:mrgreen:
    My doctor is one of the top Ophthalmologists in NYC. Are you suggesting it doesn’t make a difference between going to him or going to an Optometrist?

  6. Hi fred!
    Say that again in plain English and work Nietzsche into it this time!
    :mrgreen:
    My doctor is one of the top Ophthalmologists in NYC. Are you suggesting it doesn’t make a difference between going to him or going to an Optometrist?

  7. Hi Chris!
    Yeah! That’s it! We always look googly and high after our eye appointments: Dilated and Bloodshot in NYC means high on weed or tripping on speed!
    Sunglasses help a little, but they don’t explain very well why we keep bumping into things.

  8. Hi Chris!
    Yeah! That’s it! We always look googly and high after our eye appointments: Dilated and Bloodshot in NYC means high on weed or tripping on speed!
    Sunglasses help a little, but they don’t explain very well why we keep bumping into things.

  9. cube!
    You are so right. They are absolutely necessary — even if you have to go twice a year. My MD is extremely thorough. He tests everything and you need to plan to spend half a day in his office just to get through all his rigor.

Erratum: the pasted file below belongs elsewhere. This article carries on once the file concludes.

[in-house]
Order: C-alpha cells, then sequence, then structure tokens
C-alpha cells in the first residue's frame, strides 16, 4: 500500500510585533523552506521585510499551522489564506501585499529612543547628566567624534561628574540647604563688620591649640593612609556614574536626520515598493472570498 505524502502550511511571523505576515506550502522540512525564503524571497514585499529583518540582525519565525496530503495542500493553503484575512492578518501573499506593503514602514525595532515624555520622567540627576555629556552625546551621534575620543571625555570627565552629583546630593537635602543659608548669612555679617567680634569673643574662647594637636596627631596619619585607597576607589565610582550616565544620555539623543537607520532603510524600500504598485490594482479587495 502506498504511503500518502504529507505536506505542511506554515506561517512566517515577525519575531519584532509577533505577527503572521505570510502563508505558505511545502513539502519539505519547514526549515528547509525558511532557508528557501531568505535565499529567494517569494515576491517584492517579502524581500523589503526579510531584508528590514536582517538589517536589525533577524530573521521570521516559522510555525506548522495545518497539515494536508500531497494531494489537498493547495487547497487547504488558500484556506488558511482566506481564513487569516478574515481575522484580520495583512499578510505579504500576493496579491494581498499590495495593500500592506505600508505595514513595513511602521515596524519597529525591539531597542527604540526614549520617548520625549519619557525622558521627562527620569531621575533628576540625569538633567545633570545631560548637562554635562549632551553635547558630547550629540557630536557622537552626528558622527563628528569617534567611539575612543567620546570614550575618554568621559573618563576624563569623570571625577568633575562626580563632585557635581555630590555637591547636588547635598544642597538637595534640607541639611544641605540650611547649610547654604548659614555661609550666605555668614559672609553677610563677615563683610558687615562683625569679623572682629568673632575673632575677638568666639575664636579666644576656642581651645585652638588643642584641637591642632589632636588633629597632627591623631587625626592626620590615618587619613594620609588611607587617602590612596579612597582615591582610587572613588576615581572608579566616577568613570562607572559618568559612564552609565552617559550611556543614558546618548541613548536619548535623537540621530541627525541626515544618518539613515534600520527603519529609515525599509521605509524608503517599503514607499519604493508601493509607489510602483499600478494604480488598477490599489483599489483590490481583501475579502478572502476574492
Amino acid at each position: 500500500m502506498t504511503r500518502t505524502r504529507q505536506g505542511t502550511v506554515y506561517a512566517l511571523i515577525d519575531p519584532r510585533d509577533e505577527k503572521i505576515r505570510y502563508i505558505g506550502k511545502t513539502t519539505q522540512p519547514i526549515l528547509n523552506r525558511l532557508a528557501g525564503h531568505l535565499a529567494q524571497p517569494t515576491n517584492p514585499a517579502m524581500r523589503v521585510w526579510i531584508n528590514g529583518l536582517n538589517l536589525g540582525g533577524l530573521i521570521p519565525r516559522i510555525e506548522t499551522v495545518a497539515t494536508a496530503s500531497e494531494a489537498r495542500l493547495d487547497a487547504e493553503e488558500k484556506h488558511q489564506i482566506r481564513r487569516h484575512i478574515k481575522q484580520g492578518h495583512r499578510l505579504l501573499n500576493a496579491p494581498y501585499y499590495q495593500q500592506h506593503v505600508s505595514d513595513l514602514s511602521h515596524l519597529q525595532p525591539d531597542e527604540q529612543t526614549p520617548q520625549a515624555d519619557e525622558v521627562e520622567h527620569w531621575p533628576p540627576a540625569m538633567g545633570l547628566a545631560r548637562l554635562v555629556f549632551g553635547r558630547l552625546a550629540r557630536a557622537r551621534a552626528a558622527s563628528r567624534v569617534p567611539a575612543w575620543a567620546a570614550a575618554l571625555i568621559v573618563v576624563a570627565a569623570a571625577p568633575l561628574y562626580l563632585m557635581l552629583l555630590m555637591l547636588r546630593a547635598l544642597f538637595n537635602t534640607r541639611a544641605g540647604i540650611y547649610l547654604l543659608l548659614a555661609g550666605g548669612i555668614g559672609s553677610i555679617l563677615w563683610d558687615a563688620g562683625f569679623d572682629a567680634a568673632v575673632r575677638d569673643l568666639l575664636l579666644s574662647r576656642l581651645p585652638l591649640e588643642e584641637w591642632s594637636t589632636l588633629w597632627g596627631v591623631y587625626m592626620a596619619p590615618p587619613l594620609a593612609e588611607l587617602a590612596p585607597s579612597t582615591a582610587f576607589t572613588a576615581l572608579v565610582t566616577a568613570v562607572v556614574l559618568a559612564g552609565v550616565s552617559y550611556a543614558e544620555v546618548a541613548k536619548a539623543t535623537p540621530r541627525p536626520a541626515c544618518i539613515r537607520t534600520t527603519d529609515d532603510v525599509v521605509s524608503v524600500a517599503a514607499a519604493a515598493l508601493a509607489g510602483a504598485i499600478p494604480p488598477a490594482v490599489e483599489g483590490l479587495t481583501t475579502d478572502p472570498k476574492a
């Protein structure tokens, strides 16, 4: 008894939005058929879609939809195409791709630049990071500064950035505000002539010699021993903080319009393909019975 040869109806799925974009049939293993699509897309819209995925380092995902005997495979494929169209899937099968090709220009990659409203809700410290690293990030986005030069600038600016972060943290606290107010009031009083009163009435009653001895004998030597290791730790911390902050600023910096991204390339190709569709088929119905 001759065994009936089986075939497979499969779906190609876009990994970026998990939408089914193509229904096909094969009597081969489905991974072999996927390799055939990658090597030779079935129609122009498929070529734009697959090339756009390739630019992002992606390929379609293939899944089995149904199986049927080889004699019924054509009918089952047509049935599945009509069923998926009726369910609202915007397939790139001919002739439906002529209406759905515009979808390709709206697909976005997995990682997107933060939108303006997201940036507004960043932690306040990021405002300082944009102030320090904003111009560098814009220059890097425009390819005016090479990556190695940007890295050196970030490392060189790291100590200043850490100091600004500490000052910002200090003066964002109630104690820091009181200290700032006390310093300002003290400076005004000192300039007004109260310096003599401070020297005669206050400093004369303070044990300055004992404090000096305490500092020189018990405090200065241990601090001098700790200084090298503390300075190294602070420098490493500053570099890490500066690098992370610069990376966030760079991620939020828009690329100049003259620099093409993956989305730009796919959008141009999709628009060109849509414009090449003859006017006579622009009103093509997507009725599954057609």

10. cube!
    You are so right. They are absolutely necessary — even if you have to go twice a year. My MD is extremely thorough. He tests everything and you need to plan to spend half a day in his office just to get through all his rigor.

  11. David- “Distrust all in whom the impulse to punish is powerful.”
    Author: Friedrich Wilhelm Nietzsche
    Eyedrops punish the eye. There is not only no need, but
    loss of benefit. The natural, unaltered eyes are what should be examined, as those are the eyes you see with, except for the the moment they are being examined by an opthalmologist. Call up both Optometric advisors and Ophthalmologist and ask them each why their method is best. After listening to both judge for yourself.
    i, and the living Nietzschian principles speaking thru me, state that a top notch optometrist uses a superior method and gives a better more accurate eye exam than an opthalmologist. If one has eye disease- see an ophthalmologist. If one needs a refraction see an optometrist.

  12. David- “Distrust all in whom the impulse to punish is powerful.”
    Author: Friedrich Wilhelm Nietzsche
    Eyedrops punish the eye. There is not only no need, but